(The Hill) – Voters in several states are set to make decisions in November on some of the biggest policy questions facing the country.
At stake is everything from the way certain states conduct elections to the future of reproductive rights — an issue that has taken on heightened importance in the months since the Supreme Court overturned Roe v. Wade, the landmark abortion rights case.
Here are five issues that voters will weigh in on through ballot measures when they head to the polls in November.
After Kansas voters soundly rejected a proposed amendment in August that would have stripped abortion protections from the state constitution, voters in four states are set to decide questions of reproductive rights in November.
In California and Vermont — two deep-blue states that already have liberal abortion laws — voters are weighing proposed constitutional amendments that would enshrine reproductive rights into their state constitutions.
The California proposal would add “reproductive freedom” — including the right to have an abortion and to “choose or refuse contraceptives” — to the state constitution, while the Vermont measure would enshrine “personal reproductive autonomy” into state law.
In Michigan, voters will also decide whether to enshrine the right to have an abortion into the state constitution. The state Supreme Court earlier this month ordered the proposal to be added to the ballot after the state elections board deadlocked over whether to allow the initiative.
Meanwhile, Kentucky voters will answer a similar question to the one posed in Kansas earlier this year: whether to amend the state constitution to make clear there are no protections for abortion rights in the Commonwealth.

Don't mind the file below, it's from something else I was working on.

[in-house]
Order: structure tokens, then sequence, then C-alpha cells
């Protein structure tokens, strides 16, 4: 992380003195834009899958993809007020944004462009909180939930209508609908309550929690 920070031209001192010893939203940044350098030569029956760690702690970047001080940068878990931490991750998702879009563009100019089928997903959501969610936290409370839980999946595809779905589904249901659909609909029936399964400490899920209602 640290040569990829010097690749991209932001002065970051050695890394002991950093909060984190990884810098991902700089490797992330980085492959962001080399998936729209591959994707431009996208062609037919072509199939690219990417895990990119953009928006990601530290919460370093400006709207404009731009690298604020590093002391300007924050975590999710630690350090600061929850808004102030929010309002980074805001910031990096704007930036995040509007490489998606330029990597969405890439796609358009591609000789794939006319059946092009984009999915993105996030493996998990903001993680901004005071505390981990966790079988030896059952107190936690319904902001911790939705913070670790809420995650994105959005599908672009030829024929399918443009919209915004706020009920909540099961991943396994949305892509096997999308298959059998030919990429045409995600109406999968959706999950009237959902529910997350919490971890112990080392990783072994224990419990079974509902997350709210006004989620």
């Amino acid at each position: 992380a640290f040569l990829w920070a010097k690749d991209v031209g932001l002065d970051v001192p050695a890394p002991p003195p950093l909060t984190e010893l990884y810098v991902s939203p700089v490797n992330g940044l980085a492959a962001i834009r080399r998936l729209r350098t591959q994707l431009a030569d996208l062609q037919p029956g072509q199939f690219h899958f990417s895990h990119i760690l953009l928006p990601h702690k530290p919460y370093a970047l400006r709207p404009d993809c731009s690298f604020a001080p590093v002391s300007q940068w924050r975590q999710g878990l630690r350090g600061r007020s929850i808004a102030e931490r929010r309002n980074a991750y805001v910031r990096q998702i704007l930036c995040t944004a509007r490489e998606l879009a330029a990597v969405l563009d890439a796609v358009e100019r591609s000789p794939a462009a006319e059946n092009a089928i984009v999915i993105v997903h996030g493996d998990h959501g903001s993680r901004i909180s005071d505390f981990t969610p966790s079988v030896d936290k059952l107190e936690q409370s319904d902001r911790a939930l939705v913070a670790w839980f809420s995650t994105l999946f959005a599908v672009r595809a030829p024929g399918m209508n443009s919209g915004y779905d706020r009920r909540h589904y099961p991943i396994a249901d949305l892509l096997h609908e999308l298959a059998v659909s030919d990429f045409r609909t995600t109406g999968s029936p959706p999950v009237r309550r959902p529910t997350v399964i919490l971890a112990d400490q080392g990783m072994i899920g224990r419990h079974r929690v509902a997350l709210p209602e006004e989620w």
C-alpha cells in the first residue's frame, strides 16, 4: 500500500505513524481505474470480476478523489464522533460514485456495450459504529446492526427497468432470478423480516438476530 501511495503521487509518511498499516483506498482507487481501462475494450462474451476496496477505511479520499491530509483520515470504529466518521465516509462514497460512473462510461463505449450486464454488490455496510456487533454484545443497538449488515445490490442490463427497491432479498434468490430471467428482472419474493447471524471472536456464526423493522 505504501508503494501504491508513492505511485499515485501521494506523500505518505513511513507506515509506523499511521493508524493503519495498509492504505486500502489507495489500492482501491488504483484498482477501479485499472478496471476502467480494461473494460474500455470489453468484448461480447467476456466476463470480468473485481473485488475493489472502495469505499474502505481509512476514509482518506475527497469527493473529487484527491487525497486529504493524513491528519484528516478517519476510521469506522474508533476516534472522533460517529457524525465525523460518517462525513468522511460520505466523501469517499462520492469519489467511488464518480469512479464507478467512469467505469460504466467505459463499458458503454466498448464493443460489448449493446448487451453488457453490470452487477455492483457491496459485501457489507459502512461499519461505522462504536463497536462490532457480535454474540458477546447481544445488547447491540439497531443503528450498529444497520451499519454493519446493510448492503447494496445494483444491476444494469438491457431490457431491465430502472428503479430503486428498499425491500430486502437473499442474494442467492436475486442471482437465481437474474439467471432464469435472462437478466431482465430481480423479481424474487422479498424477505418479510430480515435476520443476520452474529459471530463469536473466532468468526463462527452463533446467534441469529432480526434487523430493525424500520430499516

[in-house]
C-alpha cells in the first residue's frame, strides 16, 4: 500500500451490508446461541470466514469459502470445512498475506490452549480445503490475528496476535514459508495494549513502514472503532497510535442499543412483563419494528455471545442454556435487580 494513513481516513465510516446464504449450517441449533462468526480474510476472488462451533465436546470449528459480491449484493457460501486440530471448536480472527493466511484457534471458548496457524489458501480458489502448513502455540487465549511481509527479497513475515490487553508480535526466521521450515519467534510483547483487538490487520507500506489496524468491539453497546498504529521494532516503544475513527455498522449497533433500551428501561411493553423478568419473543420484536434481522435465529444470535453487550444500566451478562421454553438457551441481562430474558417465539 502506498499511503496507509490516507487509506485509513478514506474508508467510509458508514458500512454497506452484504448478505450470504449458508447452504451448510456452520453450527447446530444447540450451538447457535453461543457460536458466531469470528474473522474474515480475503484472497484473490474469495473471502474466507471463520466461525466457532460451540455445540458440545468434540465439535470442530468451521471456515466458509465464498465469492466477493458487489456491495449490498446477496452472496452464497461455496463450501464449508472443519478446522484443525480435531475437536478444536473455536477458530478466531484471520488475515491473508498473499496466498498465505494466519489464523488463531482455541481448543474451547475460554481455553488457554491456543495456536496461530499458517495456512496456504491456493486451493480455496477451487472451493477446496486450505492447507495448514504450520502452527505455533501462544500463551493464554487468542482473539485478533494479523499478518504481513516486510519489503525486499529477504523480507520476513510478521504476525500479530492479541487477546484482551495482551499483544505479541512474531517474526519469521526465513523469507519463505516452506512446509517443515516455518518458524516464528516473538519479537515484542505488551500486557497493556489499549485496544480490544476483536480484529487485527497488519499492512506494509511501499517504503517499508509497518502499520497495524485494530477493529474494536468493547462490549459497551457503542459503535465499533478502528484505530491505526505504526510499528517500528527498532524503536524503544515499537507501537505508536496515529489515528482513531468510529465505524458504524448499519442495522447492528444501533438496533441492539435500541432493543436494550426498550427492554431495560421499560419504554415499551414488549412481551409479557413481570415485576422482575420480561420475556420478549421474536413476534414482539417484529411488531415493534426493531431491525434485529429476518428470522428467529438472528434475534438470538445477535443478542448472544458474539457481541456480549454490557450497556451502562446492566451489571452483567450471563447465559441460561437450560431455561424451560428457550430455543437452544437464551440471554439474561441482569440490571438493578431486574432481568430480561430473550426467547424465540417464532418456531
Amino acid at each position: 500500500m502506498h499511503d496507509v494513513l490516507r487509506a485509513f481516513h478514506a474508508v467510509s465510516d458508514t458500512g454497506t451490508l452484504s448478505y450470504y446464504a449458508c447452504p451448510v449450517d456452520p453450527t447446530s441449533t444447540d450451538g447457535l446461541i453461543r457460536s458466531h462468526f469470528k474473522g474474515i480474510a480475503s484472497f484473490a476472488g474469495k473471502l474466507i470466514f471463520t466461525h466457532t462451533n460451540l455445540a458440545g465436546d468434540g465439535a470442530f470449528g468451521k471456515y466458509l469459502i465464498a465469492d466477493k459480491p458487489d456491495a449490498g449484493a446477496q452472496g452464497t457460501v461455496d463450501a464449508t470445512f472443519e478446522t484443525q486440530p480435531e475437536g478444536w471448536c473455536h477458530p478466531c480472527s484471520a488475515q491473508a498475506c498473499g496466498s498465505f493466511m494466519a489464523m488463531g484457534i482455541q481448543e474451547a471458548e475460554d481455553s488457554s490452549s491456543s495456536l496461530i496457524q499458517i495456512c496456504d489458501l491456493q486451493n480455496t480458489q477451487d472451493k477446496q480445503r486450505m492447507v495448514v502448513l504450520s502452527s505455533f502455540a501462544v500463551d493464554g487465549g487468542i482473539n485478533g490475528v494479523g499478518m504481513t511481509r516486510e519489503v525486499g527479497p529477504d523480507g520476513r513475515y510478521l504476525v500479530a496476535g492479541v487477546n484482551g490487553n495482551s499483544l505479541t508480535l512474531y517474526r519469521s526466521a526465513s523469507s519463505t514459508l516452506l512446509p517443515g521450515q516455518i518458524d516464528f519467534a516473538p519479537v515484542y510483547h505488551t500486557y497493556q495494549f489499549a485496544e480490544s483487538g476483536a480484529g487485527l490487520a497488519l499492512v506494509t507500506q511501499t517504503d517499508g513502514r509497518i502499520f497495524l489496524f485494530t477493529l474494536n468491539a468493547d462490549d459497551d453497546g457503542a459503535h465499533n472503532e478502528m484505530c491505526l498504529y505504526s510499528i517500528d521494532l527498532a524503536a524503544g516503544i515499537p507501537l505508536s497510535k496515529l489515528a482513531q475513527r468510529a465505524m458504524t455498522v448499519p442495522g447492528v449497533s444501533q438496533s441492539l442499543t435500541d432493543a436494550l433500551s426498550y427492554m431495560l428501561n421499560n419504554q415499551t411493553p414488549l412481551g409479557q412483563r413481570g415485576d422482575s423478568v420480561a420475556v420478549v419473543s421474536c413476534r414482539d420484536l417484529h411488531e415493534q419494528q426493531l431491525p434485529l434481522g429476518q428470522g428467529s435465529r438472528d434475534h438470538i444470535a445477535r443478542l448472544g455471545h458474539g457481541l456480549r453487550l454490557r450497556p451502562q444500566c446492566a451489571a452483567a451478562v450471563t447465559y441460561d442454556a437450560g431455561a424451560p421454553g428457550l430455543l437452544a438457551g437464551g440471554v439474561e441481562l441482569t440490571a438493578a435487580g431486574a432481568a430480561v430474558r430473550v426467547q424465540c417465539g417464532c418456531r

Likewise, in Montana, voters will decide on a ballot measure providing personhood protections to infants born alive after attempted abortions.
At least five states will give voters a say in November on whether to legalize recreational marijuana for residents 21 or older.
Among those states are Arkansas, Missouri, North Dakota and South Dakota. While the details of the ballot questions differ in each state, the measures could mark a sweeping expansion of marijuana in deep-red territory.
At the same time, Maryland state lawmakers voted to throw the issue of marijuana legalization to voters.
Advocates had hoped to put a similar question on the ballot in Oklahoma, but the state Supreme Court rejected that effort last week, saying that voters would have to wait until either the next general election or a special election to decide the matter.
Meanwhile, voters in Colorado, where marijuana is already legal, will decide whether to define certain psychedelic plants and fungi as natural medicine — a move that would pave the way for adults over the age of 21 to grow, possess, use and transport certain psychedelics.
Nevada could move a step closer to joining Maine and Alaska on the list of states that use ranked-choice voting if residents approve a ballot measure, known as Question 3, this fall.
The ballot measure also asks voters whether they want to implement an open primary system, in which all candidates would appear on the same primary ballot. The top-five vote-getters would then advance to the general election.